In Oklahoma City, most of the Thunder offense went through All-Stars Kevin Durant and Russell Westbrook.

Look at the numbers.

While with the Thunder this season, Krstic averaged just 6.5 field-goal attempts per game. With the Celtics, he's up to 8.8 per game.

"Just getting more involved, especially offensively," Krstic said. "I'm touching the ball. In Oklahoma City, I didn't really. Sometimes five or six times I didn't touch the ball. It's not to shoot, just to touch the ball. Here is different. If you play aggressive, you run the floor, get a good duck-in in the paint, you're going to get the ball."

Cornstein acknowledged how the C's Big Four have gone out of their way to embrace Krstic, which has helped make the adjustment smoother.

"They're so comfortable with each other," Cornstein said. "Being the fifth guy in there has been an easier adaptation than if you're getting thrown in with all new players still learning each other. He recognized that this was a new opportunity for him. He relishes the chance to win a title and be a contributing factor in that happening."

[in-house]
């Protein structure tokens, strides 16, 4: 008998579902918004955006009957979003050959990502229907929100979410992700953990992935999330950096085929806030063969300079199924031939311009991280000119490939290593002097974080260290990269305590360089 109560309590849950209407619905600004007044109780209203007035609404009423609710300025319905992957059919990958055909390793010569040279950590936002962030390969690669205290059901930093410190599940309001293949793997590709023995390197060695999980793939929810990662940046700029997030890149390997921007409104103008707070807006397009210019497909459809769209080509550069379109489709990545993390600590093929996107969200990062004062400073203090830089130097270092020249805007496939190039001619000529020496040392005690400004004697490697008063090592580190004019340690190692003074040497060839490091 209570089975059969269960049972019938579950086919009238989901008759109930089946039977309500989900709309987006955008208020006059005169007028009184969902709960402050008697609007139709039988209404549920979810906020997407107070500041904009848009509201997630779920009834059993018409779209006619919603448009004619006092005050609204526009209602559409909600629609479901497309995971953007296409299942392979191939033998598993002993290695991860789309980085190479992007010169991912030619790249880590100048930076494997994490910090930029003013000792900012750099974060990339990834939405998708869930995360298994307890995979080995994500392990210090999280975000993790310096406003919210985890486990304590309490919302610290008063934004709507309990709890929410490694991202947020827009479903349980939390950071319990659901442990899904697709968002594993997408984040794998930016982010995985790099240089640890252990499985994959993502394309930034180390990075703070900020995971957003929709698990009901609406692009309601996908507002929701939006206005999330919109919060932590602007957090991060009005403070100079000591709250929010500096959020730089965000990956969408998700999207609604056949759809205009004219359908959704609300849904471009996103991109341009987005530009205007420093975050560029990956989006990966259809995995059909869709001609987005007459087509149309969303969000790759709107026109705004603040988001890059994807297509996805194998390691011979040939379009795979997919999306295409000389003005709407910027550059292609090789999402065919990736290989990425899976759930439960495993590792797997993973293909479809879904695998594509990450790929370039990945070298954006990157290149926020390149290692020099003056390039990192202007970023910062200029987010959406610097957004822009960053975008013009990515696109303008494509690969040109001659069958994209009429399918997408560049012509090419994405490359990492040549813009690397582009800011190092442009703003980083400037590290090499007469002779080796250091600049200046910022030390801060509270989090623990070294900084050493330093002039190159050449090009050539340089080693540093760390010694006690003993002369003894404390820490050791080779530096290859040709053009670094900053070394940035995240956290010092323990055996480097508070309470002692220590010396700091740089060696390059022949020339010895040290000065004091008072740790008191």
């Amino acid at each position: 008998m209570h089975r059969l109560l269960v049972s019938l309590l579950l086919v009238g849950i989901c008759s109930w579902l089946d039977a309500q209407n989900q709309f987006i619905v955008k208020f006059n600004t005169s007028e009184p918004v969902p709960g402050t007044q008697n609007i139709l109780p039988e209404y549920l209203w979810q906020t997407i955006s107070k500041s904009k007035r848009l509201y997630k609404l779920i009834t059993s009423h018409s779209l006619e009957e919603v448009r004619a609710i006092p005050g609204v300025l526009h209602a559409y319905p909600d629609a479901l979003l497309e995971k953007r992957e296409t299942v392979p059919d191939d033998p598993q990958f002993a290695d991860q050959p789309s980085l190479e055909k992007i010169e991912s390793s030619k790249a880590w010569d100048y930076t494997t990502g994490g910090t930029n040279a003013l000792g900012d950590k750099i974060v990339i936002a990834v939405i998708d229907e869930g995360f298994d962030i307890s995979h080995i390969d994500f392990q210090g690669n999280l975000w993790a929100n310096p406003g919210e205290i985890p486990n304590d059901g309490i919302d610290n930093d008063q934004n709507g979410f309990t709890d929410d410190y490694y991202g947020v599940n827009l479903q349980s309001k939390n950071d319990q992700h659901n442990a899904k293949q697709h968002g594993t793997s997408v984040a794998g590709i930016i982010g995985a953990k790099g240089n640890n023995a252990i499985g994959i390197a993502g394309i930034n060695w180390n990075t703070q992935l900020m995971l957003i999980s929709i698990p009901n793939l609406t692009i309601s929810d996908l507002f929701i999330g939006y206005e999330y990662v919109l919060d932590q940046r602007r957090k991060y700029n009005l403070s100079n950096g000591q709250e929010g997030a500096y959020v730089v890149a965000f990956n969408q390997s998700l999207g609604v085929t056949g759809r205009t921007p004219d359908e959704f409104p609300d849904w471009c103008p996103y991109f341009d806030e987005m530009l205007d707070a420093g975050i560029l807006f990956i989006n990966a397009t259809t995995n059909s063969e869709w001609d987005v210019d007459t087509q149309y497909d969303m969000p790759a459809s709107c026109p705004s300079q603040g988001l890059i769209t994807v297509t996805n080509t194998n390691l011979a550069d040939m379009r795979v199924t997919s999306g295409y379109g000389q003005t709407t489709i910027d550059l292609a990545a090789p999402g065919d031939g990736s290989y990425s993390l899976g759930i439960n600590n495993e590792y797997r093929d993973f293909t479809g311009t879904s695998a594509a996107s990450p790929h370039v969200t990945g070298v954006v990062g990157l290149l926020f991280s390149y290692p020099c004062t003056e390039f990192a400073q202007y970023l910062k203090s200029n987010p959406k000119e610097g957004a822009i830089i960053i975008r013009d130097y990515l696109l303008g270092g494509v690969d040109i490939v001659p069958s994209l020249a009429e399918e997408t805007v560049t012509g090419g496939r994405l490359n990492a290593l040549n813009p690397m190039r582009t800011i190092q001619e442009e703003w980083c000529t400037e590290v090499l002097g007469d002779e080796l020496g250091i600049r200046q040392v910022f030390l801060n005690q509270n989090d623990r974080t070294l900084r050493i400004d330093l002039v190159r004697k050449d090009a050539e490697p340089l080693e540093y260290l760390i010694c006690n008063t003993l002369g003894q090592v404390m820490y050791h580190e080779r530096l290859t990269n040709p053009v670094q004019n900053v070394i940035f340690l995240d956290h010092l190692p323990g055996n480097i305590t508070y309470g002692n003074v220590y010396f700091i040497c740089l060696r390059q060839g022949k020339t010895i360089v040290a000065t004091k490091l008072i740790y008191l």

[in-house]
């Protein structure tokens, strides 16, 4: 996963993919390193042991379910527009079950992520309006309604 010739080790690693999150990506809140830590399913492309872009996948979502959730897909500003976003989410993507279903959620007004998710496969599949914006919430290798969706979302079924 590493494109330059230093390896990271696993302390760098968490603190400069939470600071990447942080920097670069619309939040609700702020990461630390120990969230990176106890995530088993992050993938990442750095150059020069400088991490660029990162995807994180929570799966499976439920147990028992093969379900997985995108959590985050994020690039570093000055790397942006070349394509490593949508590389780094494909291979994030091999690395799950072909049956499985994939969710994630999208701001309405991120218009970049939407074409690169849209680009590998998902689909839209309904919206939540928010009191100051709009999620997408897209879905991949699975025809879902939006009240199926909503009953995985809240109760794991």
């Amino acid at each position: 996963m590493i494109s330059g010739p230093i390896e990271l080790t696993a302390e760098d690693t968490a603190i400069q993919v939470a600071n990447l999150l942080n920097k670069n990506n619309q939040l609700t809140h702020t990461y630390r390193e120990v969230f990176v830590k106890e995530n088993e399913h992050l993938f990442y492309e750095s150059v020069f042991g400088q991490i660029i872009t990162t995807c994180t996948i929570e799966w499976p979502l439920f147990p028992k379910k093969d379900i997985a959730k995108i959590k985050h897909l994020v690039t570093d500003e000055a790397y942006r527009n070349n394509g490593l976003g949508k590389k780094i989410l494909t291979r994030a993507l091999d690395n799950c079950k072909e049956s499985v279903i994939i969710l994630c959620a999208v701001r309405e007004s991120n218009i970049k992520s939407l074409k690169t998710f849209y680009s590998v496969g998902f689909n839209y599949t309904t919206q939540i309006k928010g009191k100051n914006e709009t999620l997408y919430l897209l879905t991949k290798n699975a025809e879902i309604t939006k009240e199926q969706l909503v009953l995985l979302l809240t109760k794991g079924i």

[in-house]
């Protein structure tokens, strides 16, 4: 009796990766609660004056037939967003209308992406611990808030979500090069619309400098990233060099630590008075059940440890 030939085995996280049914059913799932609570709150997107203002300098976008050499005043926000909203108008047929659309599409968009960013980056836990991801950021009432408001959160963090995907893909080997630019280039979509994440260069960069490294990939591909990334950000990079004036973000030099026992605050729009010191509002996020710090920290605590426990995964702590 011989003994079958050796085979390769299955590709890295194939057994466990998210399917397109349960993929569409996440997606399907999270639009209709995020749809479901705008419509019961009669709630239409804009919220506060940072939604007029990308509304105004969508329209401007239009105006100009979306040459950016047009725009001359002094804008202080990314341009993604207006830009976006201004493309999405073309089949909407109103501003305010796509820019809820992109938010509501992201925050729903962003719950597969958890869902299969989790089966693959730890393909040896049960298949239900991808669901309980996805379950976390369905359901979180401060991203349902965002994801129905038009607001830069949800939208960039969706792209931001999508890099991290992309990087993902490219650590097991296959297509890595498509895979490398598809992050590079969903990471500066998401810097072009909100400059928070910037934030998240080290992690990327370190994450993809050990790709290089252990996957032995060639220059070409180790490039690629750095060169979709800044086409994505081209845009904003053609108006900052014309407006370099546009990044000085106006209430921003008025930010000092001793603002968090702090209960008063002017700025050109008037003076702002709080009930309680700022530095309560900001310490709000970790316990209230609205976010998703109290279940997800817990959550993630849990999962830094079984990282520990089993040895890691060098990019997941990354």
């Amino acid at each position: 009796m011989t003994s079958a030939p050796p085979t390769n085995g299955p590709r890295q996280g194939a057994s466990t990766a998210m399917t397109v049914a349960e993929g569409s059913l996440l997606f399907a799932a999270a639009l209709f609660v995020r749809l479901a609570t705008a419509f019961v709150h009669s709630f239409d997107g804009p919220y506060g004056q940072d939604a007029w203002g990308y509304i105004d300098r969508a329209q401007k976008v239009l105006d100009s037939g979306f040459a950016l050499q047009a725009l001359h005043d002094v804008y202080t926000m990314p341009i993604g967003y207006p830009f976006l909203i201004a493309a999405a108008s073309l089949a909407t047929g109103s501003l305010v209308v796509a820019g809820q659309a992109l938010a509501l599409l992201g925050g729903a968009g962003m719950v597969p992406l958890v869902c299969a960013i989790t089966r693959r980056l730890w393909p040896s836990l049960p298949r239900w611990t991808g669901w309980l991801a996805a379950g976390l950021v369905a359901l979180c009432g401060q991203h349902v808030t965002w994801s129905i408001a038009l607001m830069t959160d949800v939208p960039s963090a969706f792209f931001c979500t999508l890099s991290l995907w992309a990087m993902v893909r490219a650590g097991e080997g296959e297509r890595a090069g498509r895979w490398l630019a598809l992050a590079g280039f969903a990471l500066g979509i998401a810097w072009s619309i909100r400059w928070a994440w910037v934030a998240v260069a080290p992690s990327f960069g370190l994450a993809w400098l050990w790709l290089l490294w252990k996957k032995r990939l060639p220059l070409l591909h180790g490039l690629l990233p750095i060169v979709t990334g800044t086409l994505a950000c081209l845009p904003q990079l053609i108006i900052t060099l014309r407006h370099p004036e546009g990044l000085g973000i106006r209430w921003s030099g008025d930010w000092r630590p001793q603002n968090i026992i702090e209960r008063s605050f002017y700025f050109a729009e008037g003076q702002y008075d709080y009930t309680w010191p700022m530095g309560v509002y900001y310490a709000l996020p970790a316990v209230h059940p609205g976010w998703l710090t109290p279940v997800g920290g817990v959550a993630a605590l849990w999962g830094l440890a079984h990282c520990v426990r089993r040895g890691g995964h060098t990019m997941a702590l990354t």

And while the plan still remains that Shaquille O'Neal will be the starter when he returns, Krstic has proven himself to be far more valuable than a stop-gap measure or a 'throw-in' player in the trade centered around Perkins and Jeff Green.

"It doesn't matter to me, about starting or coming off the bench," Krstic told CSNNE.com. "I'm learning a lot, because everything is new to me. I'll do whatever the team needs me to do. I just want to win, that's all."

A. Sherrod Blakely can be reached atsblakely@comcastsportsnet.com.Follow Sherrod on Twitter at http:twitter.comsherrodbcsn

How the 1956 draft changed the Celtics franchise